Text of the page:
A B.C. Supreme Court justice has awarded a Port Alberni man $132,000 in damages after he was brutally assaulted in his own bed in March 2007.
Justice Bruce Greyell made the award at the conclusion of a civil court action that Dale William Thornber, now 50, launched against his attacker, Charles William Campbell.
Campbell was convicted in criminal court of assault causing bodily harm, for which he was sentenced in May 2009 to 18 months' imprisonment.
The settlement means nothing, said Thornber on Tuesday, adding he doesn't expect to see a penny.
"My life is destroyed," he said. "The reason I sued is at least I did something to somewhat end this. I won, not him."
Thornber was the victim of "a brutal and unprovoked assault," said Greyell in his decision, released Tuesday.
Thornber was sleeping in his bed while a party took place in another part of the Port Alberni house.
Campbell entered Thornber's room, straddled him and punched him repeatedly in the face. He then left the room only to return later and continue the assault.
Thornber suffered a concussion and several jaw fractures. He had damage to 14 teeth, and six months later, could eat only liquid food. It was a year before he could eat semi-solid food.
The most traumatic, lingering effect of the assault is depression and anxiety that sparked nightmares and flashbacks, Greyell said. The violence has exacerbated anxiety stemming from childhood abuse.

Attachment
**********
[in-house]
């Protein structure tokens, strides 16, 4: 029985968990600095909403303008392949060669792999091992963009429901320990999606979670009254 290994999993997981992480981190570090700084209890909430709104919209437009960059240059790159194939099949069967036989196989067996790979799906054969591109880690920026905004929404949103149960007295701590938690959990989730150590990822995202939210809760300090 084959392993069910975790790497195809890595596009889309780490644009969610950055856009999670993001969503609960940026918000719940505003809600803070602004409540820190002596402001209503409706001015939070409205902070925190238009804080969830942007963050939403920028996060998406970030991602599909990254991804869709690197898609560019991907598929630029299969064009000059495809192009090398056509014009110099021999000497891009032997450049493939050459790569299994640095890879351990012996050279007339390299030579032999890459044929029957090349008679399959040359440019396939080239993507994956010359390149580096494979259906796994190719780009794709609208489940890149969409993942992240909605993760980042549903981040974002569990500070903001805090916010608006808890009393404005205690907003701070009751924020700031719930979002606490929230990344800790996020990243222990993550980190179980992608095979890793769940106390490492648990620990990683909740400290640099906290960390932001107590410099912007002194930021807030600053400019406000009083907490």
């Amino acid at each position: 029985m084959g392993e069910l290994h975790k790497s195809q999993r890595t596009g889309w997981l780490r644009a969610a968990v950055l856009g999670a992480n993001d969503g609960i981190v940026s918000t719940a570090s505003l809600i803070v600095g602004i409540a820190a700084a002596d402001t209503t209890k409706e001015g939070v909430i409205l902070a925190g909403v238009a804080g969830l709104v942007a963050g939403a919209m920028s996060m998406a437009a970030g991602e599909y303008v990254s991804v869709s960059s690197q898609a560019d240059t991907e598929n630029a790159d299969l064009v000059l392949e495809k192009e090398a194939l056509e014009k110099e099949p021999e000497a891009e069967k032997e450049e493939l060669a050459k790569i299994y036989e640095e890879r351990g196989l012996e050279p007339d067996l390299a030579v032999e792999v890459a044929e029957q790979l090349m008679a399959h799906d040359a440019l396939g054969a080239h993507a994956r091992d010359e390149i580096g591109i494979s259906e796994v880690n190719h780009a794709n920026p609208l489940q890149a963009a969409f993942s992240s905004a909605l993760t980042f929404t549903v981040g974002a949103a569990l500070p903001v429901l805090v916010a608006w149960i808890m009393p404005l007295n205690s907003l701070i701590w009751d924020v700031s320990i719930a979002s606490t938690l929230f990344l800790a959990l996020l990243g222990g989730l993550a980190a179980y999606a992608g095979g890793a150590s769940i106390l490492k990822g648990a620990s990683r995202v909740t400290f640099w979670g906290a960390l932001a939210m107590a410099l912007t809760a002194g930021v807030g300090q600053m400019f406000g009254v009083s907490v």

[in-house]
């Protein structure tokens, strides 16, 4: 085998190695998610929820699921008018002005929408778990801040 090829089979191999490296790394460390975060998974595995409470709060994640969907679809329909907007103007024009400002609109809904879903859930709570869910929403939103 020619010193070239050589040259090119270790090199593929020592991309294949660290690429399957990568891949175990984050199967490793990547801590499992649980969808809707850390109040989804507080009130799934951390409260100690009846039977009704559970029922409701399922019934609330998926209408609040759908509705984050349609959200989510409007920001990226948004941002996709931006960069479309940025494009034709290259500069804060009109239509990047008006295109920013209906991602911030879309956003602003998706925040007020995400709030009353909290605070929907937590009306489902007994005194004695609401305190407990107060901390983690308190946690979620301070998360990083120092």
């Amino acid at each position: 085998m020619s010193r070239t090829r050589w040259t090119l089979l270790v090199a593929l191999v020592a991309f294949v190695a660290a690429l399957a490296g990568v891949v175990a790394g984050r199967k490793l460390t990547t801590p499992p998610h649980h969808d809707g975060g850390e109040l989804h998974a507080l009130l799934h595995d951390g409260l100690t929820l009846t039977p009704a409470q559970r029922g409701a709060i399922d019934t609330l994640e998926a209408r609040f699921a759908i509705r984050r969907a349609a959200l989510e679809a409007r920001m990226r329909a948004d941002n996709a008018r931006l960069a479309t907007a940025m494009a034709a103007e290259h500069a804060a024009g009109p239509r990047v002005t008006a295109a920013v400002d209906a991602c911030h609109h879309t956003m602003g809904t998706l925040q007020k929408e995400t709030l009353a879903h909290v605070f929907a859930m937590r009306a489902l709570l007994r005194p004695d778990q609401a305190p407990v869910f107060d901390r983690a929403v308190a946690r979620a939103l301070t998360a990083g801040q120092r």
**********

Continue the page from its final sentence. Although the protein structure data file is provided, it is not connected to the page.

Friends and family testified to the effect the assault had on Thornber's personality. Greyell recalled the testimony of one of Thornber's friends, who said "she had never seen a person change so drastically - [Thornber] became withdrawn, had difficulty speaking, often cried and he secluded himself for lengthy periods of time."
While Campbell served six months of his 18-month sentence behind bars, Thornber said he will spend a lifetime dealing with the pain of his injuries.
"I've got a lifelong battle to deal with. I get these wicked headaches that come out of the middle of nowhere," he said.
"I couldn't speak properly for six months [after the attack]. I couldn't eat for six months. I stuttered for another nine months."
Thornber, who is divorced and has a son, said he used to work 16 hours a day as a carpenter and handyman.
"What I do now is one day at a time - the only thing I've got is one day," he said.
Thornber, who has no criminal record and quit drinking 26 years ago, feels the system has let him down.
"Nobody will help me because I look great. They say, 'You look fine!' I definitely do look fine, but I have this rage inside of me."
He is grateful for the support of is lawyer, Charles Beckingham, who took on his case on a pro bono basis.
The court decision this week has brought all his pain back to the surface,Thornber said. "It's like it just happened. I've no idea where my future is going," he said. "It doesn't look very good now."
Thornber can't work because the brain injury means he can't hold a regular job. "It's the most horrible thing I've ever been through. Nobody can comprehend what happened to me."
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